Kali Interceptor helmet review
What is it
Kali Protectives prides itself on safety. Founded by a former aerospace engineer who specialized in carbon components for military planes, the brand has grown around the development of innovative technology.
The Interceptor is their newest enduro helmet. With a retail price of $180, it’s not cheap. But for the money, you receive an assortment of exotic sounding technologies including Nano Fusion, Super Vents, and Low Density Layer.
Other more standard features include a removable accessory mounting system, adjustable visor, anti-microbial pads, and a BOA closure system. The helmet weighs a claimed 390g and is available in S/M (55-61 cm) and L/XL (60-64 cm) sizes.
- Next generation safety
- Lifetime warranty
- Easy to use BOA retention dial
- Removable accessory mounting system
- Flimsy visor
- Poor sweat management
- Strap color
With a price tag just shy of $200, the Interceptor is on the pricier end of the trail helmet spectrum. Its competitors include the likes of the POC Tectal, TLD A2, and Specialized Ambush. Around the $150 mark, there’s also the Bell Super 3 (sans chinbar), Giro Montaro, and Leatt DBX 3.0. That’s some fierce competition.
What separates the Interceptor from its rivals is technology. While there are several brands who use dual density foams, Kali uses a multi-density EPS with acrylic self-healing foam and carbon nanotubes. They call this blend Nano Fusion, but it’s also available under the brand name Casidion.
The material is worth noting because it’s lighter and thinner than traditional helmet foam. There’s also evidence that it can withstand multiple impacts (although Kali does not claim that for this particular helmet). But most importantly, it dissipates energy better. If you’re curious to learn more about this material, watch the short video above.
The other unique technology employed is LDL (Low Density Layer). This is a viscoelastic padding that is strategically layered throughout the interior. It offers MIPS and D30 style protection, all rolled into one.
In a linear impact, Kali claims this material can reduce low-G impacts by up to 30% and rotational impacts by up to 25%. Leatt uses a similar material in their helmets, albeit with a different shape and color. We can’t speak to the effectiveness of these materials in a crash, but it makes us feel better knowing they’re there just in case.
In addition to class leading safety features, Kali has packed the Interceptor with all the amenities you’d expect in a premium priced helmet. There’s a removable accessory mount for running a light or GoPro, that’s also designed to break away in a crash. And it actually works. The only bummer is the “light mount” is a universal mount that mimics a handlebar, so it is not a perfect match for every trail illuminator.
The ratchet system made by BOA works easily with one hand. The low profile ensures it doesn’t snag on backpacks or jackets, and it applies even pressure to your head. The helmet sits low and offers deep coverage. The overall shape is round and runs true to size. Unlike previous Kali models, the S/M is actually small enough to accommodate riders with smaller heads. We didn’t test the L/XL, so we can’t speak to that fit.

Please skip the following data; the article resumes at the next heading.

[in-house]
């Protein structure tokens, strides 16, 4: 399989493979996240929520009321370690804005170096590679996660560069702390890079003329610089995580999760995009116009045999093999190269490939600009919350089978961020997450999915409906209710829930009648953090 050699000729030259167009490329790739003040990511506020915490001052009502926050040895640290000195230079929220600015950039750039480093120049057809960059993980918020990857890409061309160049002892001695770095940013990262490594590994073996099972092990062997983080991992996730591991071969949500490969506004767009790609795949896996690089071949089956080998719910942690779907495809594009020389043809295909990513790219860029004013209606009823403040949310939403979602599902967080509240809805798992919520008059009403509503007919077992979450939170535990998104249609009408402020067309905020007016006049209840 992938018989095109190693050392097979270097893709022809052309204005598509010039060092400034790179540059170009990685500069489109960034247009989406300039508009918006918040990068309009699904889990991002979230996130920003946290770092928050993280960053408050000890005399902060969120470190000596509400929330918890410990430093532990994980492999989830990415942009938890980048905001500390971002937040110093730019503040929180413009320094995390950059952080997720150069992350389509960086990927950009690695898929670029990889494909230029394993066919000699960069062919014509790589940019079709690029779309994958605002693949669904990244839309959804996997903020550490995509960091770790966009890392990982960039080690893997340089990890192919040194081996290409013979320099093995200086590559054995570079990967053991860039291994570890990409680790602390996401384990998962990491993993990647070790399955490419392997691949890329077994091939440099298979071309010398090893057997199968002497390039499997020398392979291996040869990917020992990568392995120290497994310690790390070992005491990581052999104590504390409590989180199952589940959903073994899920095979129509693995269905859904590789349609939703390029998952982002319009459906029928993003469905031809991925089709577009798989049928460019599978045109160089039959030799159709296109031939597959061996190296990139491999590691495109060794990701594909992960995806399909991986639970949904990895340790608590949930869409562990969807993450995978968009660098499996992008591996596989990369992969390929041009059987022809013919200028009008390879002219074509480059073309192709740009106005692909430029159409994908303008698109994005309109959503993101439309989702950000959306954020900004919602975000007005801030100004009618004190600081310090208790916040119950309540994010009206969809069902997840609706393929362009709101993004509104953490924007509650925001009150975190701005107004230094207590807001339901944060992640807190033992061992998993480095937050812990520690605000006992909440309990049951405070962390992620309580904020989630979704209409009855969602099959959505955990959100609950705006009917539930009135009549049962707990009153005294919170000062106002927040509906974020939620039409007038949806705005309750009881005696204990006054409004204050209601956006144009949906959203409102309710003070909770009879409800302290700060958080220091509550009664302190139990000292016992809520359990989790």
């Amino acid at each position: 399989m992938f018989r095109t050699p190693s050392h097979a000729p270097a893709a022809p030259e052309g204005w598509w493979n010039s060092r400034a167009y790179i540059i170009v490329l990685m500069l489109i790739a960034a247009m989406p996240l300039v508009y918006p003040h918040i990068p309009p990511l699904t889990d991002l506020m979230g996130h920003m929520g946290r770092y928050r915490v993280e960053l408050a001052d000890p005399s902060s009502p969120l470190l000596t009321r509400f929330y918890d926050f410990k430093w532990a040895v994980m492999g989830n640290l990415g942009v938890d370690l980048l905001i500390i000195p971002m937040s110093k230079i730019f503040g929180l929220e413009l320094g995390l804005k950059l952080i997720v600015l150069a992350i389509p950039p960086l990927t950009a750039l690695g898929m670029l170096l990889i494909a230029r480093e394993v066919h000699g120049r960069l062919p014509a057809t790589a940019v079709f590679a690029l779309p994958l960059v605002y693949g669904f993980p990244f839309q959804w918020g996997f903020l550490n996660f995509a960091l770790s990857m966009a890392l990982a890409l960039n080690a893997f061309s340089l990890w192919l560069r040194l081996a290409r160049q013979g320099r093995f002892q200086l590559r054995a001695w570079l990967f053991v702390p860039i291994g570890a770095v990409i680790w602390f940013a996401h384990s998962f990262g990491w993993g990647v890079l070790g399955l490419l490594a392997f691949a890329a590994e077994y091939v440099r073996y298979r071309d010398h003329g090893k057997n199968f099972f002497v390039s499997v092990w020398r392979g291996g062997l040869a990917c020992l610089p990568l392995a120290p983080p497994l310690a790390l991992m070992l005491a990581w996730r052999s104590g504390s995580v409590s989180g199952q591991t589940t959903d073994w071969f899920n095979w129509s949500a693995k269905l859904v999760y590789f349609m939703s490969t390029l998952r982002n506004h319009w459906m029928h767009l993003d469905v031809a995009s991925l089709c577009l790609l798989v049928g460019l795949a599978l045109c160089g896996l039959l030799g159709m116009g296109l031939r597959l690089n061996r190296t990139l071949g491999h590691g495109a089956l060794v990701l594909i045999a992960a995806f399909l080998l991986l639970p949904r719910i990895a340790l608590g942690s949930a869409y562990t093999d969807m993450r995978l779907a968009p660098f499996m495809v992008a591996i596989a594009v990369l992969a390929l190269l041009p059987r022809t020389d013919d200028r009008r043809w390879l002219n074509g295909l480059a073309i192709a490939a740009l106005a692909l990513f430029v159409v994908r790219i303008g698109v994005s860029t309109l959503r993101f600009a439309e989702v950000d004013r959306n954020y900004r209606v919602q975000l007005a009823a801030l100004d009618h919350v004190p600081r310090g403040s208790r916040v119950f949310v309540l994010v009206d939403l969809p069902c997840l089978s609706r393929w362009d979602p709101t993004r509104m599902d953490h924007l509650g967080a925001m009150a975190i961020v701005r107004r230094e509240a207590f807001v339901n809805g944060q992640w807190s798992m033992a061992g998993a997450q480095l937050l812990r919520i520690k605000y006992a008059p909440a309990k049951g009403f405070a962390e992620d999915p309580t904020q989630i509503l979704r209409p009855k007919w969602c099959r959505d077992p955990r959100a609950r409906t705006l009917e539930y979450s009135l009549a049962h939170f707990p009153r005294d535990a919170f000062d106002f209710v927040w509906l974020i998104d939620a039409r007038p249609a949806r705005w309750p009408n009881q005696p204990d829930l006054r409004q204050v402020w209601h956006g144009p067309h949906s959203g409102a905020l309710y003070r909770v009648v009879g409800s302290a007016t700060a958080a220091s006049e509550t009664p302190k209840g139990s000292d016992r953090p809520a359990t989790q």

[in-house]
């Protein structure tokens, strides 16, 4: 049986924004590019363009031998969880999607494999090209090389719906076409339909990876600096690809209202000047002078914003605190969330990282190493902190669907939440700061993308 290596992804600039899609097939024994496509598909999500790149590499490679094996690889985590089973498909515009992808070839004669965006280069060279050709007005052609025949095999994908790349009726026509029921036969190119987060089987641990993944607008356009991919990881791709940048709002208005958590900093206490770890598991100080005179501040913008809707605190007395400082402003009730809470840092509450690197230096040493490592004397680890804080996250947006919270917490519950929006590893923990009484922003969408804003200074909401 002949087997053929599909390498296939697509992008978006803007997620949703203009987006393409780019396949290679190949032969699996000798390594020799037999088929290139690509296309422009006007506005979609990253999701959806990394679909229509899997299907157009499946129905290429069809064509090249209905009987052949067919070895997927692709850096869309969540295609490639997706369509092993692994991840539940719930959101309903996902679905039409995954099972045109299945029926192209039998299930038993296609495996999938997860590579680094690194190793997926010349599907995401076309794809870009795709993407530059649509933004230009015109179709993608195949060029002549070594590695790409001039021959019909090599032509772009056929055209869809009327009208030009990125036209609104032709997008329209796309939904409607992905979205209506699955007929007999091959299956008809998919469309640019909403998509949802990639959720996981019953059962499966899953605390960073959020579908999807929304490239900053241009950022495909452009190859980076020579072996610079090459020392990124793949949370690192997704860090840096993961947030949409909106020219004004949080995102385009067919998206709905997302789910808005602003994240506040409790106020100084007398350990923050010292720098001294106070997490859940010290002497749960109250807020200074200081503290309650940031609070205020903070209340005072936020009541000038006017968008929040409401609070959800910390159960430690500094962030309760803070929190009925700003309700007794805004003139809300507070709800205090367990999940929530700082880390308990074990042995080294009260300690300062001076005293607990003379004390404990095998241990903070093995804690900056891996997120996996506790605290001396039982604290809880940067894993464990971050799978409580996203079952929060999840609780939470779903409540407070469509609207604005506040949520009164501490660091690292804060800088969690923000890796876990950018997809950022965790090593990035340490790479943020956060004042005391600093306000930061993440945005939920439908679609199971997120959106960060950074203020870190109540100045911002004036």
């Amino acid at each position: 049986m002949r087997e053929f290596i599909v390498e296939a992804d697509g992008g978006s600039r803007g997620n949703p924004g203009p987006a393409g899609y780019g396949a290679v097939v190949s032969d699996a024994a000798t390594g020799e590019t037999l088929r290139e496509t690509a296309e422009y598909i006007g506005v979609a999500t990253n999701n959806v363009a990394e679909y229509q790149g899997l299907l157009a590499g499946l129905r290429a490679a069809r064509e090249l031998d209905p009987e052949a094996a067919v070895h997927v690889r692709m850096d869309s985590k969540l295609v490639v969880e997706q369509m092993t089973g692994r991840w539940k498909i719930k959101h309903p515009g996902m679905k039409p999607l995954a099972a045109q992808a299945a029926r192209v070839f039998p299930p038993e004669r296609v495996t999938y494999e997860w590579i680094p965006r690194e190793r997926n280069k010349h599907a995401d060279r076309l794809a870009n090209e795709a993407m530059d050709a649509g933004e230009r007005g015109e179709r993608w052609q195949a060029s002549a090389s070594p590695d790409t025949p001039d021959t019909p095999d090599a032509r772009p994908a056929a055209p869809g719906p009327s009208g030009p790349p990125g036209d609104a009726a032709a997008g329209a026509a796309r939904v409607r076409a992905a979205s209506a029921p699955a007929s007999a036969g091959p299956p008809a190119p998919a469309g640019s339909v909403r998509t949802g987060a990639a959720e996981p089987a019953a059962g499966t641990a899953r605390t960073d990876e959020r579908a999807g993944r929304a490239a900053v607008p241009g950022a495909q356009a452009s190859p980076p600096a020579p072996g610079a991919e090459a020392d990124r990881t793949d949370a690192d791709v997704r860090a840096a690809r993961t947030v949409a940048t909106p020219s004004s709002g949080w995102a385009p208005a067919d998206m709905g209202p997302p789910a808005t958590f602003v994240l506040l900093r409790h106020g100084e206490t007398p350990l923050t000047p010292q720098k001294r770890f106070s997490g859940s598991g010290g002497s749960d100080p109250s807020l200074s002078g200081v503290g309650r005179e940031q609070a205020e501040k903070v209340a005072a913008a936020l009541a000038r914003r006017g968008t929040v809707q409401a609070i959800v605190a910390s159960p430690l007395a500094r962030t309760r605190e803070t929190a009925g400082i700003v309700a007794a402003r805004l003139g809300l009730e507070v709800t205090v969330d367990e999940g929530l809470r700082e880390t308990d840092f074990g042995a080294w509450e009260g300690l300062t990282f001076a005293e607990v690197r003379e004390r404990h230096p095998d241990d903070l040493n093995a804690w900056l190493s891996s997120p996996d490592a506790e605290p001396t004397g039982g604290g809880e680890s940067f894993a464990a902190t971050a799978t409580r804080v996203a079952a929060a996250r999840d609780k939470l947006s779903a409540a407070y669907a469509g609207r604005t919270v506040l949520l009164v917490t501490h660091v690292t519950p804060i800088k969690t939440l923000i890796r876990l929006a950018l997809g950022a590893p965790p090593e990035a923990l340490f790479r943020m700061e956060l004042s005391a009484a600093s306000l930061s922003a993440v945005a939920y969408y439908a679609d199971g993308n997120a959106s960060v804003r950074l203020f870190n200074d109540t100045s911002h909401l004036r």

The three-position visor is marketed as being goggle friendly. In the lowest position, it had a tendency to obscure our vision. The next ratchet up offered better line of sight, but looked goofy. In the top position, the visor will clear a mid-sized goggle but is not quite high enough for larger goggles such as the Oakley Airbrake MX. That’s all fine, except the visor feels flimsy. In just normal operation, it has a tendency to sit crooked and ours eventually snapped off. We’d heard reports of other visors snapping, so we reached out to Kali for comment:
“We are aware that some consumers have experienced damaged visors on the Interceptors during normal use. This is an issue unique to the first run of Interceptors. We have already made a running change to the Interceptor visor mold to strengthen the indexing pin and eliminate this issue from occurring. All future production runs of the Interceptor will feature this updated visor. If a consumer has an issue with their Interceptor, they can contact us at 1-888-PRO-KALI or firstname.lastname@example.org.”
Considering this is a premium product at a premium price, the flimsy visor is a letdown. But it’s the only real flaw in an otherwise well thought out piece of safety equipment. And Kali backs all of their helmets with a lifetime crash replacement. What that means is if you crash your helmet, they will replace it. You’re only responsible for shipping fees.
The final point worth touching upon is ventilation. If you’ve worn the Kali Maya, the Interceptor breathes noticeably better. It’s not quite on par with the Specialized Ambush, but it’s not bad. However, the helmet has a minimalist brow pad. Heavy sweaters may encounter issues with dripping.
When it comes to buying a new helmet, it’s ultimately up to you to decide what your head is worth. Most helmets meet the same certification and there is no standard that proves these additional safety features work. If you prefer to err on the side of caution, the Kali Interceptor delivers some of the most advanced safety technology on the market. It’s also backed by a crash replacement policy. As long as you can live with the flimsy visor and the poor sweat management, we think it’s well worth the money.
Rating: 4 out of 5 Flamin’ Chili Peppers
More info: bike.kaliprotectives.com